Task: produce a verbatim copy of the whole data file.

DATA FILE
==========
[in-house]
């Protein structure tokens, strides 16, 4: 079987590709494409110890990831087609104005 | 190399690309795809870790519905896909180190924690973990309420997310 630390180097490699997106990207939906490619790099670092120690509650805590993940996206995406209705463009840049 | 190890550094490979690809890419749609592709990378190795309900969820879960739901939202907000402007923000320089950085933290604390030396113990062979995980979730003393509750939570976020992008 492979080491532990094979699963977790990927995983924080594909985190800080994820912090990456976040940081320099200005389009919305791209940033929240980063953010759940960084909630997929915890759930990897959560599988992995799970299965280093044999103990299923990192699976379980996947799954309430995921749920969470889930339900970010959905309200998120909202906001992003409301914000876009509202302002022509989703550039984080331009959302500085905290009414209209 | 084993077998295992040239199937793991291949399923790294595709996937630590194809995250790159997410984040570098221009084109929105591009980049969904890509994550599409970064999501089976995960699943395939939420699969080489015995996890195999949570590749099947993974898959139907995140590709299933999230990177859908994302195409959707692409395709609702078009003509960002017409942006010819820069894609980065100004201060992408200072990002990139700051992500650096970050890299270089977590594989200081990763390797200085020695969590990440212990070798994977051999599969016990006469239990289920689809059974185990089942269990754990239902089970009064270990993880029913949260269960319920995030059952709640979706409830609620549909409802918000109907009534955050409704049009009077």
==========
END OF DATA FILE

[in-house]
């Protein structure tokens, strides 16, 4: 079987590709494409110890990831087609104005 | 190399690309795809870790519905896909180190924690973990309420997310 630390180097490699997106990207939906490619790099670092120690509650805590993940996206995406209705463009840049 | 190890550094490979690809890419749609592709990378190795309900969820879960739901939202907000402007923000320089950085933290604390030396113990062979995980979730003393509750939570976020992008 492979080491532990094979699963977790990927995983924080594909985190800080994820912090990456976040940081320099200005389009919305791209940033929240980063953010759940960084909630997929915890759930990897959560599988992995799970299965280093044999103990299923990192699976379980996947799954309430995921749920969470889930339900970010959905309200998120909202906001992003409301914000876009509202302002022509989703550039984080331009959302500085905290009414209209 | 084993077998295992040239199937793991291949399923790294595709996937630590194809995250790159997410984040570098221009084109929105591009980049969904890509994550599409970064999501089976995960699943395939939420699969080489015995996890195999949570590749099947993974898959139907995140590709299933999230990177859908994302195409959707692409395709609702078009003509960002017409942006010819820069894609980065100004201060992408200072990002990139700051992500650096970050890299270089977590594989200081990763390797200085020695969590990440212990070798994977051999599969016990006469239990289920689809059974185990089942269990754990239902089970009064270990993880029913949260269960319920995030059952709640979706409830609620549909409802918000109907009534955050409704049009009077």